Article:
This view of the second floor hall looks south toward the front anteroom. The stairs go up to a 3rd floor bedroom, and down to entertaining rooms and the kitchen on 1.

Our first stop is an east-facing guestroom with drop dead mountain views, a small porch, and a look of uber-authenticity. Despite many changes, the sensation in this house of stepping back in time is everywhere undiluted.

Let's cross the hall and look at the third bedroom - alas, without a mountain view - and the bathroom beside it.

They call this the "TV room," a name which I, as an old house traditionalist, can't quite manage to say out loud. The evidence of structural settling would drive my brother-in-law bonkers, but to me it's rather endearing. Walking around Wildwood is like being on a yacht, except it's not the yacht that's pitching up and down, it's the house.

The master bedroom also faces mountains.

Let's take the hall south from the master, head downstairs, admire the signature Associated Artists bark wall, and have a look at the first floor.

At the foot of the stairs is the Log Room, so named because of its Onteora style natural bark paneling. I am told that it used to be two rooms: an entry hall adjacent to the original front door, and a drawing room whose fireplace faced south.

The relocated fireplace now faces east.

The old front door now leads to a deck.

Stairs from the deck descend to a vertiginous lower garden, from which glimpses of the house above can be had through the trees.

Back indoors, four log-railed steps (so 'Onteora') lead from the Log Room to the dining room.

South of the dining room is a terrific period kitchen from no discernible period.

We'll peek quickly at the laundry, before returning to the Log Room.

Wildwood's most dramatic feature is the Great Room, located in the new (comparatively, anyway) wing on the north end of the house. Like today's main entrance, it's reached via a bridge. Unlike it's charmless namesakes in charmless subdivisions across America, it really is "Great."

It's unclear who built the Great Room. Maybe it was the Cofers after their marriage in 1919, or maybe it was Luisita herself, although I sort of doubt that. Or maybe it was Wildwood's next owner, actor Rollo Peters (1893-1967), seen below playing Newland Archer opposite Katherine Cornell's Ellen in a 1929 production of "The Age of Innocence." Peters began his career as a portraitist, moved from there to set design and acting, became the first general director of The Theatre Guild, and wound up in Rockland County building houses for theatrical pals like Burgess Meredith. His designs for sets and costumes are preserved today at the Yale University Library.

If ever there was a theatrical room, this is it.

Let's retrace our steps, first across the bridge, then across the Log Room, up the stairs to the second floor hall, and finally up to 3.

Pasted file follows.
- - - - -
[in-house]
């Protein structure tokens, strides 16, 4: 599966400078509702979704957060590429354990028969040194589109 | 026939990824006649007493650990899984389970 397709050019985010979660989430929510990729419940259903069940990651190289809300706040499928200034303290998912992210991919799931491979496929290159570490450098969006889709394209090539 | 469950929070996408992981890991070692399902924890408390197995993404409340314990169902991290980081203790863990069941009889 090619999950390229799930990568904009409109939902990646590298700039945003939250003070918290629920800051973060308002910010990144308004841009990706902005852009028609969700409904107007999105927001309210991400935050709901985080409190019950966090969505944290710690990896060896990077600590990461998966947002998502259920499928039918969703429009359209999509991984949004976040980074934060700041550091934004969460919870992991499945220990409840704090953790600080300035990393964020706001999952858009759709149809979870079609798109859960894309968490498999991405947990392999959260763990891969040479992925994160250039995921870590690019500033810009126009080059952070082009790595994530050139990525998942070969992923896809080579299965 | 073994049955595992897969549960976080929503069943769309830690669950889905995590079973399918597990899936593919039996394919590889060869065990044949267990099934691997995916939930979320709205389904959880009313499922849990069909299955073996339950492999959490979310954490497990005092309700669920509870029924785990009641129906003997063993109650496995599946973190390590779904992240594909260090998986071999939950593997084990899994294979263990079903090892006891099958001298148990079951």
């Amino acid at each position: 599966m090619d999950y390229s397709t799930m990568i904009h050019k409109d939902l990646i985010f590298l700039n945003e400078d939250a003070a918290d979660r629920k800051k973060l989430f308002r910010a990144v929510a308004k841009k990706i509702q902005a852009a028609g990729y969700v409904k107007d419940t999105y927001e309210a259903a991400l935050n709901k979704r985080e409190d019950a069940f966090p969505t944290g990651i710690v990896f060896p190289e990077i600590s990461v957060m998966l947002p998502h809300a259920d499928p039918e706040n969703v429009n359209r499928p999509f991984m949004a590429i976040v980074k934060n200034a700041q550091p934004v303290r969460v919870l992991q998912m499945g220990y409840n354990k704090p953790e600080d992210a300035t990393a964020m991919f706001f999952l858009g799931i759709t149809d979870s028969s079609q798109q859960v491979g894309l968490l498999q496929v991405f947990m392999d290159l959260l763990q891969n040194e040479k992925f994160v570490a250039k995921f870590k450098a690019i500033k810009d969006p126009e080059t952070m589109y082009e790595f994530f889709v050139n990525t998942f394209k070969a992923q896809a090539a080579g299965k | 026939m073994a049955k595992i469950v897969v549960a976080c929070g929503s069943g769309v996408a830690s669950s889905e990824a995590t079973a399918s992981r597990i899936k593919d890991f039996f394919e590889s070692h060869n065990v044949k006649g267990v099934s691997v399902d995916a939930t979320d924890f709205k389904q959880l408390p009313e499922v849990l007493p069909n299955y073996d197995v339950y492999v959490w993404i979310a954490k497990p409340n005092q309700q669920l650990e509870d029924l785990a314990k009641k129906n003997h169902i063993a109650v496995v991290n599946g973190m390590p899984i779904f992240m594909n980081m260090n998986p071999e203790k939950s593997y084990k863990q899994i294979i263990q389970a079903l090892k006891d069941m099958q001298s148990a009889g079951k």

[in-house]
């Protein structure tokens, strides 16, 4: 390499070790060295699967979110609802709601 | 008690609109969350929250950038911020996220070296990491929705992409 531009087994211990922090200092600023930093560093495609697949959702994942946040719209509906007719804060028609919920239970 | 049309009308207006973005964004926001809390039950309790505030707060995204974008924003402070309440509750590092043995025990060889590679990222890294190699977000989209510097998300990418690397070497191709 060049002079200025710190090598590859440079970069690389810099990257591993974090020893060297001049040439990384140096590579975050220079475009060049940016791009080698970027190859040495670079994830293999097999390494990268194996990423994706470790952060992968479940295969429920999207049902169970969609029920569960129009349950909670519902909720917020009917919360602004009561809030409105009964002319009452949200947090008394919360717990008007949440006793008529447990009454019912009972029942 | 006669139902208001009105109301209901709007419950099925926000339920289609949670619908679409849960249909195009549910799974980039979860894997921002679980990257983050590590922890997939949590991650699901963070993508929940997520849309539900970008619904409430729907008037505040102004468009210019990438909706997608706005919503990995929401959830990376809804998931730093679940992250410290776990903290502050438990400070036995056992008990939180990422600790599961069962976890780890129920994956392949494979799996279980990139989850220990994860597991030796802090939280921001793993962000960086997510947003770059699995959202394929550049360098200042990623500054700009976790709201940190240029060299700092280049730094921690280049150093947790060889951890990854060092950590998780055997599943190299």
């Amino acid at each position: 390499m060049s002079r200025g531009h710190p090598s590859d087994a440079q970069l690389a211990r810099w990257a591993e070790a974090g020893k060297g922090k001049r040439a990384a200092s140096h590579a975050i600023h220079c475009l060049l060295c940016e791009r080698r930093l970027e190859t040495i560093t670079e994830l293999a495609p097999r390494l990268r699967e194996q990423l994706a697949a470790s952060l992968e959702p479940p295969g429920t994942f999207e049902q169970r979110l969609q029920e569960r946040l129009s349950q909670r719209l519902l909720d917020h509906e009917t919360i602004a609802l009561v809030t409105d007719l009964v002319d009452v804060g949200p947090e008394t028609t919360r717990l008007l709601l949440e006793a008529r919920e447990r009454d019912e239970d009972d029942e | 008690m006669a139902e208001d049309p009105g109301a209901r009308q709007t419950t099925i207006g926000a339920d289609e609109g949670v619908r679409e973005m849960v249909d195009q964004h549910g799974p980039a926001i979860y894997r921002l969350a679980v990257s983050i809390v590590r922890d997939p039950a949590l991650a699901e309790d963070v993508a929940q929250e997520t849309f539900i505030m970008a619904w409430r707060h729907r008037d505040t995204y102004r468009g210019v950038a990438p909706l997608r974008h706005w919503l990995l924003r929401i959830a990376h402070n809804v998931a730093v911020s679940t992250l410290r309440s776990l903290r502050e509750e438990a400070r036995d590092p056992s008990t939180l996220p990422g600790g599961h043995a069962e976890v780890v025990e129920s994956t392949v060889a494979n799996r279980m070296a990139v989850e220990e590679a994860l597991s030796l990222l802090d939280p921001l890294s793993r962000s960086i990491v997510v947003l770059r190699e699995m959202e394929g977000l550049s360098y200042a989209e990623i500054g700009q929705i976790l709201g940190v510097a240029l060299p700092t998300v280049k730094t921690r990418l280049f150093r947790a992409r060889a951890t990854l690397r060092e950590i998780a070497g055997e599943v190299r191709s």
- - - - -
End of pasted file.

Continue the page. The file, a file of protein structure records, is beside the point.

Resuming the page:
The 3rd floor bedroom and bath are brand new - well, maybe about the age of my car, or maybe my cat. So is the open log railing between the Log Room and the dining room, and the scalloped shingles on the eastern gable, and the bridge to the front door, and all of the exterior log rails. Would that all old house owners were so clever and sensitive.

Like most of the houses in the Park, Wildwood is closed in the winter. Squirrels won't be getting into this closet.

Time to head downstairs, turn out the lights, and collect the car.

According to an August, 1932 item in the New York Times, "Prince Frederick chose to make his first visit with Prince Louis Ferdinand to an American country club at the Onteora." I'm not sure who Prince Frederick was, but I do know princely visits weren't the norm up here. "The Four Hundred," according to a wit of the period "would have fled in a body from a poet, a painter, a musician or a clever Frenchman." Onteora Park is an upscale place whose upscale residents (mostly) belong to its upscale Club. Historically, however, there's been far too much talent hereabouts to make "society" comfortable.

Wildwood is for sale for what seems to me a very reasonable price, which fact in no way influences my decision to write about it or my opinions about its aesthetic merits. (Do I really need to tell people that? Apparently, for some I do). Mary Mullane of Mary Mullane Real Estate in Hudson, NY represents the owner. You can reach her at or 518.828.2041.


  1. Welcome back, John. Hope you got a little rest.

    Love, love, LOVE this house- every single thing about it. I bet it even SMELLS comfy and nice! :)

    -Emily (down river in Orange County)

    1. P.S.,
      Out of curiosity, is there a story behind the wonderful "pansy-faced people"?